Wonders of the Living World

Curiosity, awe, and the meaning of life


Introducing: Wonders of the Living World

11th March 2021 | Exploring the Wonders of the Living World

Over the last few years we have been looking into new ways of seeing the living world, alongside a number of scientists and theologians. We have been finding ways to convey the beauty and awe that a biologist feels – and how that fits in with belief in a loving, purposeful God. One of the questions I have been asking is, what are the best metaphors we could use to describe biological things? You might be used to hearing phrases like “the blind watchmaker” or “your genetic blueprint”, but are these words helpful or even accurate? Some of these sorts of word pictures fail to capture the wonder and joy of understanding something new about the nature of living organisms.

I learned that one researcher was using the phrase “The Snuggle for Existence” as a way to convey the idea, familiar to biologists, that cooperation is at the heart of the living world. For example, every cell more complex than a bacterium contains minute energy factories, each one containing their own piece of DNA – which makes them a sort of miniature cell, hidden away inside the larger host cell. These ‘organelles’, as biologists call them, turn raw materials from the host into chemical energy. In this way, everyone benefits: the organelles have safe a place to live, and the host receives the energy it needs. There are many more examples of organisms working together to produce something that is more than the sum of its parts, where often the individual parts could not survive on their own.

The phrase “One in a Million” is one way for a biologist to describe the level of optimisation we see in the genetic code. Every organism on earth shares the same combination of two chemical languages (DNA and protein), with a way of translating one into the other. A theoretical biochemist has tried to identify whether better codes might be possible, but he thinks there’s a chance that ours might be the best one. There’s also evidence that something like our genetic code may have been the inevitable outcome of our fruitful universe. 

“The Map of Life” is a way of describing the regularities we see in biological processes. Eyes, legs and wings have emerged in the living world again and again, and why not? If the properties of light and gravity remain constant, we should expect living things to find the same solutions to seeing or getting around. When we look at these organisms’ family trees, we see they share a common ancestor that had no eyes, or no wings. These structures have developed completely independently, or you could say that the paths of the living world have converged on the same solution. That’s not to say they had a conscious goal, but that the world has certain properties, and those properties have channelled biological processes in certain directions.  

None of these stories give us definite evidence for God. Science simply provides data, which can often be interpreted in several different ways. Perhaps the world just happens to be full of mathematical regularities, maybe there’s an overarching physical law we don’t yet understand, or perhaps there are multiple universes and ours happens to be the one in which life has arisen. I believe that the observations scientists make about the living world are compatible with the existence of the God described by Christian faith.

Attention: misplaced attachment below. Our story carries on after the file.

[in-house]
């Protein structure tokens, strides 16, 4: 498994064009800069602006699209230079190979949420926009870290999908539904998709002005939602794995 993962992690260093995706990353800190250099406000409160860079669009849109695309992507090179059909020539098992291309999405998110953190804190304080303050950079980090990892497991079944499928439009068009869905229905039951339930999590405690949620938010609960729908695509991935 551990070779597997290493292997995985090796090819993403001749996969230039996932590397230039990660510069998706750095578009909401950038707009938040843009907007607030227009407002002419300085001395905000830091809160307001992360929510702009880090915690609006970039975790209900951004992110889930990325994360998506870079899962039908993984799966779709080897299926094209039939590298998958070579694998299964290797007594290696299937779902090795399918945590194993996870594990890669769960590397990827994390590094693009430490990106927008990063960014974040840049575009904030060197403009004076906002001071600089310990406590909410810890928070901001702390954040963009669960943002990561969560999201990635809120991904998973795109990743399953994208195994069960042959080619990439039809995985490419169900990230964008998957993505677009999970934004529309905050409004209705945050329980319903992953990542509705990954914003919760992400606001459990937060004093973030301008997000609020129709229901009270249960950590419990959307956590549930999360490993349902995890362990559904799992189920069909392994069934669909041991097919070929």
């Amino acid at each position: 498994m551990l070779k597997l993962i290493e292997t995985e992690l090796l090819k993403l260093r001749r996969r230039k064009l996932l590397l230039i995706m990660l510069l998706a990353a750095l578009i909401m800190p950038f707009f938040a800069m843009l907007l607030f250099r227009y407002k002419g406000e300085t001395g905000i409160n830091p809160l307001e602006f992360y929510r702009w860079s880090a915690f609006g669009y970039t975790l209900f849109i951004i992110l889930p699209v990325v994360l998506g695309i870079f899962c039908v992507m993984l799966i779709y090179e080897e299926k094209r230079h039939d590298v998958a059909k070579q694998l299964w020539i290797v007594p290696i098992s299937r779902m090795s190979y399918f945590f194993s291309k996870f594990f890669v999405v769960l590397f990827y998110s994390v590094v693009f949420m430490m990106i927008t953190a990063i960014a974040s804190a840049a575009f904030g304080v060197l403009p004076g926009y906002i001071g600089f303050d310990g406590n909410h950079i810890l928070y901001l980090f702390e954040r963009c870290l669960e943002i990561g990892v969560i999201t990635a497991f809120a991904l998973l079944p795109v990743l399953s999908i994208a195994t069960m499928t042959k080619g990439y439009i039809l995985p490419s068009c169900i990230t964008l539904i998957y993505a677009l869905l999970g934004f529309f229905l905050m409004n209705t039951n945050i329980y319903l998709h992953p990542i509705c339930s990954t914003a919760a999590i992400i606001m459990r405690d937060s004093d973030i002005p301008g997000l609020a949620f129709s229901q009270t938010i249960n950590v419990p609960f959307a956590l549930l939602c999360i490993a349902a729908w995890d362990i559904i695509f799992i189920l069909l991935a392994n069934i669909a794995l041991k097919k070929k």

It has been wonderful to explore these ideas, and several other metaphors that have also emerged along the way. We have had the privilege of working alongside six scientists, finding out about their research and the big philosophical or theological questions it raises for them. Cara Parrett and I have explored their scientific publications, listened to them as they present their work, and interviewed them one-on-one. We have also interacted with two theologians who have offered some reflections on what we can learn from the living world and its ultimate purpose. 

The word purpose can be a provocative one for a biologist. Biological processes have goals, in a sense, but science cannot say anything about purpose in the way that most people understand that word. The leopard chases an antelope, but biology can only make statements along the lines that the animals are doing something that helps them survive, eat, and reproduce. Many animals clearly have a certain degree of self-awareness, but if you want to discuss purpose in the ordinary sense of the word – in terms of ultimate meaning – you’ll need to ask an animal that is more obviously conscious. To have a philosophical or theological conversation you’ll need to find a person who can communicate with you in a detailed way, and then you will be stepping away from science into a completely different type of knowledge.

The aim of this project has been to open up the discussion about science and religion in a way that doesn’t always happen. We want to help you explore the science for its own sake, and share some of the joy of discovery that a scientist gets to feel on their best days. We also want to raise the sorts of questions that scientists sometimes ask which are to do with the meaning and purpose of the things they see. They don’t often have the chance to share these kinds of discussions publicly. In the world of science and religion we are more often asked to respond to questions about controversies or ethical dilemmas – which are important, but not the whole story. 

We will continue to release new resources onto this site over the coming months. The book Wonders of the Living World: Curiosity, awe and the meaning of life, and the accompanying resources for churches and schools, will be published on 21st May. We hope you enjoy the perspective on the world that this material offers, and the unique questions it raises for you.